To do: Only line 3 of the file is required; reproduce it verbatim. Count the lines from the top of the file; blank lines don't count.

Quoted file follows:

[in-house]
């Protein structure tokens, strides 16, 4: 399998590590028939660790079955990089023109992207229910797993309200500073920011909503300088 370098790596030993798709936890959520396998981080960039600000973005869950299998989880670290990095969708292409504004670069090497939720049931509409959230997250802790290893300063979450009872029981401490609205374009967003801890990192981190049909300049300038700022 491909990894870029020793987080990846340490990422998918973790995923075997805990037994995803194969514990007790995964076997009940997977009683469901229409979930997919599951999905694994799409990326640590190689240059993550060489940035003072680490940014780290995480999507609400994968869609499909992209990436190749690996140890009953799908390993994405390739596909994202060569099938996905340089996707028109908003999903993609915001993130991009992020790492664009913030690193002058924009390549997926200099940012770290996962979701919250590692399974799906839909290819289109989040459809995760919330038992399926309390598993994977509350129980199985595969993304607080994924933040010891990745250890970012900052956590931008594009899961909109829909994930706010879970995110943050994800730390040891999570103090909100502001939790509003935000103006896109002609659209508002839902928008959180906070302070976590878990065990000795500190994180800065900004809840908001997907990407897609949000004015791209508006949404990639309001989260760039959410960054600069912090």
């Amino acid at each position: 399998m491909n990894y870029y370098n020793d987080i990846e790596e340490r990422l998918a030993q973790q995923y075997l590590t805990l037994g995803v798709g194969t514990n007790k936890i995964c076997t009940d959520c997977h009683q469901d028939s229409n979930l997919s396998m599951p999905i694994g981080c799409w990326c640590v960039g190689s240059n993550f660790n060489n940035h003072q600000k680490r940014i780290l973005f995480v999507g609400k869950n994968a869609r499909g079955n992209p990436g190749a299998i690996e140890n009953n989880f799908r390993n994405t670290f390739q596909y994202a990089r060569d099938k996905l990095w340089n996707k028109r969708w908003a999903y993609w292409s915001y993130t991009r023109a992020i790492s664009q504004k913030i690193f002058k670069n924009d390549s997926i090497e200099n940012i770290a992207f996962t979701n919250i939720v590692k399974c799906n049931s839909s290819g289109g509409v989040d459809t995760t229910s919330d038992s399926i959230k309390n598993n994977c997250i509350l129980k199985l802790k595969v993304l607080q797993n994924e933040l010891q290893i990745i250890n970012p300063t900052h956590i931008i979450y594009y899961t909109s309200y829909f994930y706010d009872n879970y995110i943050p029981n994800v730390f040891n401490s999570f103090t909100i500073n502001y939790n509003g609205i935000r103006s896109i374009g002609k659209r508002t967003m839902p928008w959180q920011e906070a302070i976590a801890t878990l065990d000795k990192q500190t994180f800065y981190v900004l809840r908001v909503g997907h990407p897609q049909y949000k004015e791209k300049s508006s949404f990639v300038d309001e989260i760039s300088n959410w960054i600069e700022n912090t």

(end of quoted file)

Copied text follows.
């Amino acid at each position: 399998m491909n990894y870029y370098n020793d987080i990846e790596e340490r990422l998918a030993q973790q995923y075997l590590t805990l037994g995803v798709g194969t514990n007790k936890i995964c076997t009940d959520c997977h009683q469901d028939s229409n979930l997919s396998m599951p999905i694994g981080c799409w990326c640590v960039g190689s240059n993550f660790n060489n940035h003072q600000k680490r940014i780290l973005f995480v999507g609400k869950n994968a869609r499909g079955n992209p990436g190749a299998i690996e140890n009953n989880f799908r390993n994405t670290f390739q596909y994202a990089r060569d099938k996905l990095w340089n996707k028109r969708w908003a999903y993609w292409s915001y993130t991009r023109a992020i790492s664009q504004k913030i690193f002058k670069n924009d390549s997926i090497e200099n940012i770290a992207f996962t979701n919250i939720v590692k399974c799906n049931s839909s290819g289109g509409v989040d459809t995760t229910s919330d038992s399926i959230k309390n598993n994977c997250i509350l129980k199985l802790k595969v993304l607080q797993n994924e933040l010891q290893i990745i250890n970012p300063t900052h956590i931008i979450y594009y899961t909109s309200y829909f994930y706010d009872n879970y995110i943050p029981n994800v730390f040891n401490s999570f103090t909100i500073n502001y939790n509003g609205i935000r103006s896109i374009g002609k659209r508002t967003m839902p928008w959180q920011e906070a302070i976590a801890t878990l065990d000795k990192q500190t994180f800065y981190v900004l809840r908001v909503g997907h990407p897609q049909y949000k004015e791209k300049s508006s949404f990639v300038d309001e989260i760039s300088n959410w960054i600069e700022n912090t």